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  • Shin Megami Tensei Devil Summoner - PlayStation 2
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Shin Megami Tensei Devil Summoner - PlayStation 2

by Atlus
Platform : PlayStation2
Rated: Mature
31 customer reviews
Metascore: 74 / 100

List Price: $29.99
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  • Detailed real-time combat sequence with swords, guns, combos, and devilish helpers!
  • Photorealistic graphics that transport the player to 1920s Japan!
  • Puzzle-solving with the use of carefully chosen demonic powers!
  • Character design by legendary illustrator Kazuma Kaneko!
11 new from $24.75 11 used from $21.63
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Frequently Bought Together

Shin Megami Tensei Devil Summoner - PlayStation 2 + Shin Megami Tensei: Devil Summoner 2: Raidou Kuzunoha versus King Abaddon + Shin Megami Tensei Digital Devil Saga 2 - PlayStation 2
Price for all three: $63.48

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Product Description

Raidou Kuzunoha is a private detective in Japan's Taishou Period of the 1910s and 1920s, but he's much more than just a well-dressed crime scene investigator; he also has the power to capture and conjure demons to do his bidding. Take control of Raidou and his otherworldly companions, guide them through thrilling episodes of action and intrigue, and learn the incredible secrets of the Soulless Army!

Product Details

  • Domestic Shipping: Item can be shipped within U.S.
  • International Shipping: This item can be shipped to select countries outside of the U.S. Learn More
  • Product Dimensions: 7.5 x 5.5 x 0.8 inches
  • Media: Video Game
  • Release Date: October 10, 2006
  • Average Customer Review: 4.7 out of 5 stars  See all reviews (31 customer reviews)
  • Amazon Best Sellers Rank: #10,627 in Video Games (See Top 100 in Video Games)
  • Product Warranty: For warranty information about this product, please click here
  • Discontinued by manufacturer: Yes

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Customer Reviews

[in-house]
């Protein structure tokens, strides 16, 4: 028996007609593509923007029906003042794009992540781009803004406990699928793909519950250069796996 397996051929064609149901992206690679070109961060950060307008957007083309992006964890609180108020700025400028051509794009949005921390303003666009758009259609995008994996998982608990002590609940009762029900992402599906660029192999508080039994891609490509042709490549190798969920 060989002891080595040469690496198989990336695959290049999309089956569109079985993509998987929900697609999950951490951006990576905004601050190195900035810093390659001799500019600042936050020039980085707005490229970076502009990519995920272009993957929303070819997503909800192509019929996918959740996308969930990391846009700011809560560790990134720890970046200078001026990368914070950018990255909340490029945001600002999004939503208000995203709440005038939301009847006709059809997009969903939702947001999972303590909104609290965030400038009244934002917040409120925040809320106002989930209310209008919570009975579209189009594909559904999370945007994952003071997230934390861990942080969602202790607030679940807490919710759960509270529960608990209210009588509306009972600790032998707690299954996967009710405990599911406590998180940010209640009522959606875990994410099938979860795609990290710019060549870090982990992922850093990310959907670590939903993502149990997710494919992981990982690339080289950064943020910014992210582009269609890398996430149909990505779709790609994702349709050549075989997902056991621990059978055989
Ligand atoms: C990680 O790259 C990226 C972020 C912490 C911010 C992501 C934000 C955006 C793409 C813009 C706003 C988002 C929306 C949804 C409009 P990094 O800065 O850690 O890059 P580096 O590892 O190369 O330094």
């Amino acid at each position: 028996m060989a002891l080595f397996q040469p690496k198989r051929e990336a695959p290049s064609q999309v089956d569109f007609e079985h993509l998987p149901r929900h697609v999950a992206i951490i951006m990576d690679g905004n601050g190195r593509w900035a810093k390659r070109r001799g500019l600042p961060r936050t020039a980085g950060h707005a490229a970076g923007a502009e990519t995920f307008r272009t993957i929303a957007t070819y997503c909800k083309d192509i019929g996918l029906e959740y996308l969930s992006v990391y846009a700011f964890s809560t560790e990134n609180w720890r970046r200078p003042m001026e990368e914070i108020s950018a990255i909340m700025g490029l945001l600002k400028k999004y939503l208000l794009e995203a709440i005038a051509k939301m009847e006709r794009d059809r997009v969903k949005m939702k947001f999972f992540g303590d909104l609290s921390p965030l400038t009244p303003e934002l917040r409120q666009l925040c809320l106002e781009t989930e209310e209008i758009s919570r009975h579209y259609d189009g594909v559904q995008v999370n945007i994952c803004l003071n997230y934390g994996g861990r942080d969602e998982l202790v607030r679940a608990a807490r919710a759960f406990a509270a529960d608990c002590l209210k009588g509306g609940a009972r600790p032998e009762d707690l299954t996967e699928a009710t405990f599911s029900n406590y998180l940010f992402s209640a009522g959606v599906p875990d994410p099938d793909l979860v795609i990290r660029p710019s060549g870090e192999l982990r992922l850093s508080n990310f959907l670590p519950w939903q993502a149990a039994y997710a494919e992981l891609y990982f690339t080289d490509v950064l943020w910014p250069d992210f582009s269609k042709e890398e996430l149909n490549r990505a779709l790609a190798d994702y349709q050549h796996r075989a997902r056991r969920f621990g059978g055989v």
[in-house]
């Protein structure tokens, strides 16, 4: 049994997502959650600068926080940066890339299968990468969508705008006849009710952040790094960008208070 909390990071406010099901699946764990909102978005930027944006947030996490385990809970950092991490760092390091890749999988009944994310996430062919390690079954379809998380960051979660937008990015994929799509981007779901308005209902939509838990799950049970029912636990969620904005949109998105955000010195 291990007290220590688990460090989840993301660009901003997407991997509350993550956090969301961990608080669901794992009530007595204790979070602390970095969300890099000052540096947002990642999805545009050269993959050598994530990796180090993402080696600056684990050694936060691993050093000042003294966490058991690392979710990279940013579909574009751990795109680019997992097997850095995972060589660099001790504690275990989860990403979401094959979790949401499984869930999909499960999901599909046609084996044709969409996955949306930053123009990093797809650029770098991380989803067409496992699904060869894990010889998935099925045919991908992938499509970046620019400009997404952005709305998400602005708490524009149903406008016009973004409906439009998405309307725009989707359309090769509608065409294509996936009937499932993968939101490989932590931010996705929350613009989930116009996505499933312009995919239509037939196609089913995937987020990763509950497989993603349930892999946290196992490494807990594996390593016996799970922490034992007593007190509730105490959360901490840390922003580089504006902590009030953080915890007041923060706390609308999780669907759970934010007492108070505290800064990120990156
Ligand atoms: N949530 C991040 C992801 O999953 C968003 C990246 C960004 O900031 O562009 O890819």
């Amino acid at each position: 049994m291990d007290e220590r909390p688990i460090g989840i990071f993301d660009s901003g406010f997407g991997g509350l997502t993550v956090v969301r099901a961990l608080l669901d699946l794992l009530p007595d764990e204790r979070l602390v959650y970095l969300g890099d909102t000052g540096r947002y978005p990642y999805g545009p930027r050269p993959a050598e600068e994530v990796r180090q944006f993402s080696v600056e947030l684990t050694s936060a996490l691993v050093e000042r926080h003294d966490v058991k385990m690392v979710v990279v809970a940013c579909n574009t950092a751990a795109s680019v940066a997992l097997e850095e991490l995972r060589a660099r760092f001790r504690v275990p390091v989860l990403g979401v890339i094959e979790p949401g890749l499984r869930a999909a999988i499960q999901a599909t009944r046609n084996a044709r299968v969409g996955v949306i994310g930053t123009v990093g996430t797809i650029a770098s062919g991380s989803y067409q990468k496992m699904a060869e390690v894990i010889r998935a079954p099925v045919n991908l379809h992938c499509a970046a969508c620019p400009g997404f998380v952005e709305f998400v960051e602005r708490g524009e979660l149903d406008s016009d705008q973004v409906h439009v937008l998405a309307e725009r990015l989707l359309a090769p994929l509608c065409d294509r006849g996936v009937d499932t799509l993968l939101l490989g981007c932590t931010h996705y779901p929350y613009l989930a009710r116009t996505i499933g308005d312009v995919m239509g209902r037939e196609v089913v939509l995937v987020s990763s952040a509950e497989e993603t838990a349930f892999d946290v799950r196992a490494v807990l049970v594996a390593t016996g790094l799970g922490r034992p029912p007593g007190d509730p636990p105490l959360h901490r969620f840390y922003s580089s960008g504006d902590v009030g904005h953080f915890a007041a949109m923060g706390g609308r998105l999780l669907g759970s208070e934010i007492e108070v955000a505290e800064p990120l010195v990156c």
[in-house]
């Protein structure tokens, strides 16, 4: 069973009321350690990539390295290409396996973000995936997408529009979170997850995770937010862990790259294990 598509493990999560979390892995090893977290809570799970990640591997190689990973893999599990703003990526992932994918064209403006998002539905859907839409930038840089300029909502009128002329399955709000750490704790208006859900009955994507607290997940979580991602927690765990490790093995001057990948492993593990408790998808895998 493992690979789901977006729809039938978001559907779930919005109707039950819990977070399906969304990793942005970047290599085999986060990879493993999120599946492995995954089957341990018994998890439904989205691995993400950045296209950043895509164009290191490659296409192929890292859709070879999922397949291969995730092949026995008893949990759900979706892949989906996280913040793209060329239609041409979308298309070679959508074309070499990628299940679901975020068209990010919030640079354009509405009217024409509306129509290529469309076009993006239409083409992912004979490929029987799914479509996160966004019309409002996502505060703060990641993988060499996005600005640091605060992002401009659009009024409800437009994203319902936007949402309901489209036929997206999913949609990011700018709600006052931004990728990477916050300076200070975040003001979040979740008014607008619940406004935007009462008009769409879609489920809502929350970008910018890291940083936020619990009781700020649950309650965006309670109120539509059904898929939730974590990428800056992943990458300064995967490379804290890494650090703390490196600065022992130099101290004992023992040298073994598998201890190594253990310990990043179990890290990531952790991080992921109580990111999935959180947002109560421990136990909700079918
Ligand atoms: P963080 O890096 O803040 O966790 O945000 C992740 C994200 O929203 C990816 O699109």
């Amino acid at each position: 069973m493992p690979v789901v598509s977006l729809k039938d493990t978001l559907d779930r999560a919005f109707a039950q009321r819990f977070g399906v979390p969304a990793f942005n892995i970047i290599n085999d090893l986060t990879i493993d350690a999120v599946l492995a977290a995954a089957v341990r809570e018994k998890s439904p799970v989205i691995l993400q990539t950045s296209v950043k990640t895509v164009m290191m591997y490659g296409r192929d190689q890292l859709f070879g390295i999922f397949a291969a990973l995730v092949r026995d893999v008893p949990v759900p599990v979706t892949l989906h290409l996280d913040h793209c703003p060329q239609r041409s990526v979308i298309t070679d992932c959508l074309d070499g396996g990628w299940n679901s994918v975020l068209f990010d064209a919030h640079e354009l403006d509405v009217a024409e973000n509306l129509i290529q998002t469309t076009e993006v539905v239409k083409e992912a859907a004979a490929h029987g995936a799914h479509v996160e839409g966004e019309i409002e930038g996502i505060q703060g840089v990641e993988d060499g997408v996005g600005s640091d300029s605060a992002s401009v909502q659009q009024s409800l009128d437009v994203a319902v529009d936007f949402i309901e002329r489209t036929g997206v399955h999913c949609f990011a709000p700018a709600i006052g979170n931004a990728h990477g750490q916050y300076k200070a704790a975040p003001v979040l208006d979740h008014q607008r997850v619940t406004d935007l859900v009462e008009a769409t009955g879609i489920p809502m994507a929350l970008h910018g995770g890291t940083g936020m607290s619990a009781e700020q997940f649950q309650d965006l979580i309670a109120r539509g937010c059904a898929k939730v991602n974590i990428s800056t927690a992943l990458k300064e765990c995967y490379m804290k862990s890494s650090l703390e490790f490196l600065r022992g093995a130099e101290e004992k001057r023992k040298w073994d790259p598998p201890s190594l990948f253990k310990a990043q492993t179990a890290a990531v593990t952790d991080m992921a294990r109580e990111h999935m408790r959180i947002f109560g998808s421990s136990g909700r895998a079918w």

Most Helpful Customer Reviews

25 of 29 people found the following review helpful By David Roth on October 12, 2006
While Shin Megami Tensei Devil Summoner: Raidou Kuzunoha vs the Soulless Army isn't actually an SMT game, it is a member of the franchise. It is actually part of a family of spin-off games in the MegaTen series that is just using the SMT name to establish connections between the different series in the franchise finally appearing in America. While not too many people are familiar with the games past, this one takes the series in a new direction.

Devil Summoner is the first game in the MegaTen franchise that has moved past the traditional or tactical RPG style combat and gone straight into the action/RPG genre. In this game you play as a young man who has just attained the title of Kuzunoha Raidou the 14th, the successor to a long line of Devil Summoners tasked with the protection of the capital city. With his ability to see and control demons, Raidou must solve a mystery that becomes increasingly more and more twisted as the game progresses.

The story begins with the player earning the Raidou name (essentially this is the tutorial) and being assigned to work at a detective agency in the capital. One day you get a mysterious phonecall from a girl pleading for help and wants to meet with you late at night. Reluctantly Raidou and his partner at the detective agency head out to meet her. They find out the girl who contacted them has an odd request; she asks them to kill her. Before anyone can respond, she is kidnapped by mysterious men in red and so sets forth a tale of demons, evil, and curses.

Essentially the game progresses much the way you would expect a MegaTen game to, you travel to different locations via world maps and explore the different locations on larger area maps.